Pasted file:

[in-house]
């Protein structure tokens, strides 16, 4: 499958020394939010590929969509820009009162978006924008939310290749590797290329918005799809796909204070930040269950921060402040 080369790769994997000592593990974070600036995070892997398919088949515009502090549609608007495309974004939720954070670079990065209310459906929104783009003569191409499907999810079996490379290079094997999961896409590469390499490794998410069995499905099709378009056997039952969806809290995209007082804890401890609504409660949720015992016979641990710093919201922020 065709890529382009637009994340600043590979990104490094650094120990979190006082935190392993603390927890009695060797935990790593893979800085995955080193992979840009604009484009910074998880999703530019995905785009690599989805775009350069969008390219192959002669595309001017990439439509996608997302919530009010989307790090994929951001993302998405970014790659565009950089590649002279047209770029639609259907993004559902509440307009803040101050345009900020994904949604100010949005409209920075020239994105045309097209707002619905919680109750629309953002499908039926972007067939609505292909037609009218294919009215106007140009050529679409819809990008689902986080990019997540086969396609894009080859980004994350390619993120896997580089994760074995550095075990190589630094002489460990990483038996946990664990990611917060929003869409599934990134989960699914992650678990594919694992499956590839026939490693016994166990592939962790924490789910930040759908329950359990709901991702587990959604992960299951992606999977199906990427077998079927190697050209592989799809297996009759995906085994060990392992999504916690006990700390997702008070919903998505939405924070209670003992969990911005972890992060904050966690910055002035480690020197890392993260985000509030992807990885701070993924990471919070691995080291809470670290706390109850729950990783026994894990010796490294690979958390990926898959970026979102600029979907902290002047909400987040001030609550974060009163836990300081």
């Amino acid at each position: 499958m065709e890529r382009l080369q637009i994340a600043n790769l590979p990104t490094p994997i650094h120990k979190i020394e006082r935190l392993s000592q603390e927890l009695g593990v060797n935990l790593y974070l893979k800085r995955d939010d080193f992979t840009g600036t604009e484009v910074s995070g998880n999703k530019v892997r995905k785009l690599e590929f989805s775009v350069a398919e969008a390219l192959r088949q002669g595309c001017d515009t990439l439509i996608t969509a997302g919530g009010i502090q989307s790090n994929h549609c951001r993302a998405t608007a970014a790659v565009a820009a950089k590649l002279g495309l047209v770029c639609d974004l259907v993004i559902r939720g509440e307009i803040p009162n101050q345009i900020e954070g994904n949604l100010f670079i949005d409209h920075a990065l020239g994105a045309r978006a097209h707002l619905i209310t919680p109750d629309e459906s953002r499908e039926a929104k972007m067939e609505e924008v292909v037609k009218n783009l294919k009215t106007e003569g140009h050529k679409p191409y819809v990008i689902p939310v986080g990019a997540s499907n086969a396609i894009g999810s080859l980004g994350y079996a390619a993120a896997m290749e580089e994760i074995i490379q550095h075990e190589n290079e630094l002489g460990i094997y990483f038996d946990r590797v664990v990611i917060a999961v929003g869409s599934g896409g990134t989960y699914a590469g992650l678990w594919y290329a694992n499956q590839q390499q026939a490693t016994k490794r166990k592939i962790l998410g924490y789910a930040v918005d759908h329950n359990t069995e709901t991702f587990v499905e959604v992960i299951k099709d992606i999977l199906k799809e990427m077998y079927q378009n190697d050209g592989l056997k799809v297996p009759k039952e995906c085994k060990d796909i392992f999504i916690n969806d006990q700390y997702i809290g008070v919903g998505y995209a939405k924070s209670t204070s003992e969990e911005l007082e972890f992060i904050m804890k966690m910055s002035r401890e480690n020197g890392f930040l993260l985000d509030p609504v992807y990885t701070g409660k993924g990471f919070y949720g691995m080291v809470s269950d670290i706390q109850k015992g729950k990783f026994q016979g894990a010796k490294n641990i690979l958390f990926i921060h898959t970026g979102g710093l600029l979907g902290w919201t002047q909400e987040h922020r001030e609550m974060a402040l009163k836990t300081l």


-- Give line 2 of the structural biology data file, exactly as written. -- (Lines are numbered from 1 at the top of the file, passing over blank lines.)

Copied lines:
């Protein structure tokens, strides 16, 4: 499958020394939010590929969509820009009162978006924008939310290749590797290329918005799809796909204070930040269950921060402040 080369790769994997000592593990974070600036995070892997398919088949515009502090549609608007495309974004939720954070670079990065209310459906929104783009003569191409499907999810079996490379290079094997999961896409590469390499490794998410069995499905099709378009056997039952969806809290995209007082804890401890609504409660949720015992016979641990710093919201922020 065709890529382009637009994340600043590979990104490094650094120990979190006082935190392993603390927890009695060797935990790593893979800085995955080193992979840009604009484009910074998880999703530019995905785009690599989805775009350069969008390219192959002669595309001017990439439509996608997302919530009010989307790090994929951001993302998405970014790659565009950089590649002279047209770029639609259907993004559902509440307009803040101050345009900020994904949604100010949005409209920075020239994105045309097209707002619905919680109750629309953002499908039926972007067939609505292909037609009218294919009215106007140009050529679409819809990008689902986080990019997540086969396609894009080859980004994350390619993120896997580089994760074995550095075990190589630094002489460990990483038996946990664990990611917060929003869409599934990134989960699914992650678990594919694992499956590839026939490693016994166990592939962790924490789910930040759908329950359990709901991702587990959604992960299951992606999977199906990427077998079927190697050209592989799809297996009759995906085994060990392992999504916690006990700390997702008070919903998505939405924070209670003992969990911005972890992060904050966690910055002035480690020197890392993260985000509030992807990885701070993924990471919070691995080291809470670290706390109850729950990783026994894990010796490294690979958390990926898959970026979102600029979907902290002047909400987040001030609550974060009163836990300081």